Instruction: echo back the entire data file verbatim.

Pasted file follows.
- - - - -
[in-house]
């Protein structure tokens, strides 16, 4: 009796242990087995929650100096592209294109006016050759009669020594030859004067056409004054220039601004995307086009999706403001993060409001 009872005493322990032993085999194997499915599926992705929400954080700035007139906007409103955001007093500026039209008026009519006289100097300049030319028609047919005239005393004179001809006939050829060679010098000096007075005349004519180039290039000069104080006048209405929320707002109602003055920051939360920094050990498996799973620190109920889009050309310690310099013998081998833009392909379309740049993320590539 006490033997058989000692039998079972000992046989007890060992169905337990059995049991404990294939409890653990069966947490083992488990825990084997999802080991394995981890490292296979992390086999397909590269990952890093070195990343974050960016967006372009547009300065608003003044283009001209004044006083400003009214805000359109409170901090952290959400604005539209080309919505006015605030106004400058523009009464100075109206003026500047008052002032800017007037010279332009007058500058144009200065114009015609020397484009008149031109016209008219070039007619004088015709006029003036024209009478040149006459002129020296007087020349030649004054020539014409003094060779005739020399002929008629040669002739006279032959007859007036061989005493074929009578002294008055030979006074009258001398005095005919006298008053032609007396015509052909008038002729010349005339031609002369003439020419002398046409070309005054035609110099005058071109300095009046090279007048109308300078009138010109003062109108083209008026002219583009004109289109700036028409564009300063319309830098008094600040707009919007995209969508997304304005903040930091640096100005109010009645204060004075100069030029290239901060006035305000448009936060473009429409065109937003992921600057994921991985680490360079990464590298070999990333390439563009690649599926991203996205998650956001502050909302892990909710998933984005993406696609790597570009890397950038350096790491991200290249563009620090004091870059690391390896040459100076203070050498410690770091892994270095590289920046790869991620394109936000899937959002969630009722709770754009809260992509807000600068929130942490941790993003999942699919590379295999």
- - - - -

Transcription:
[in-house]
């Protein structure tokens, strides 16, 4: 009796242990087995929650100096592209294109006016050759009669020594030859004067056409004054220039601004995307086009999706403001993060409001 009872005493322990032993085999194997499915599926992705929400954080700035007139906007409103955001007093500026039209008026009519006289100097300049030319028609047919005239005393004179001809006939050829060679010098000096007075005349004519180039290039000069104080006048209405929320707002109602003055920051939360920094050990498996799973620190109920889009050309310690310099013998081998833009392909379309740049993320590539 006490033997058989000692039998079972000992046989007890060992169905337990059995049991404990294939409890653990069966947490083992488990825990084997999802080991394995981890490292296979992390086999397909590269990952890093070195990343974050960016967006372009547009300065608003003044283009001209004044006083400003009214805000359109409170901090952290959400604005539209080309919505006015605030106004400058523009009464100075109206003026500047008052002032800017007037010279332009007058500058144009200065114009015609020397484009008149031109016209008219070039007619004088015709006029003036024209009478040149006459002129020296007087020349030649004054020539014409003094060779005739020399002929008629040669002739006279032959007859007036061989005493074929009578002294008055030979006074009258001398005095005919006298008053032609007396015509052909008038002729010349005339031609002369003439020419002398046409070309005054035609110099005058071109300095009046090279007048109308300078009138010109003062109108083209008026002219583009004109289109700036028409564009300063319309830098008094600040707009919007995209969508997304304005903040930091640096100005109010009645204060004075100069030029290239901060006035305000448009936060473009429409065109937003992921600057994921991985680490360079990464590298070999990333390439563009690649599926991203996205998650956001502050909302892990909710998933984005993406696609790597570009890397950038350096790491991200290249563009620090004091870059690391390896040459100076203070050498410690770091892994270095590289920046790869991620394109936000899937959002969630009722709770754009809260992509807000600068929130942490941790993003999942699919590379295999």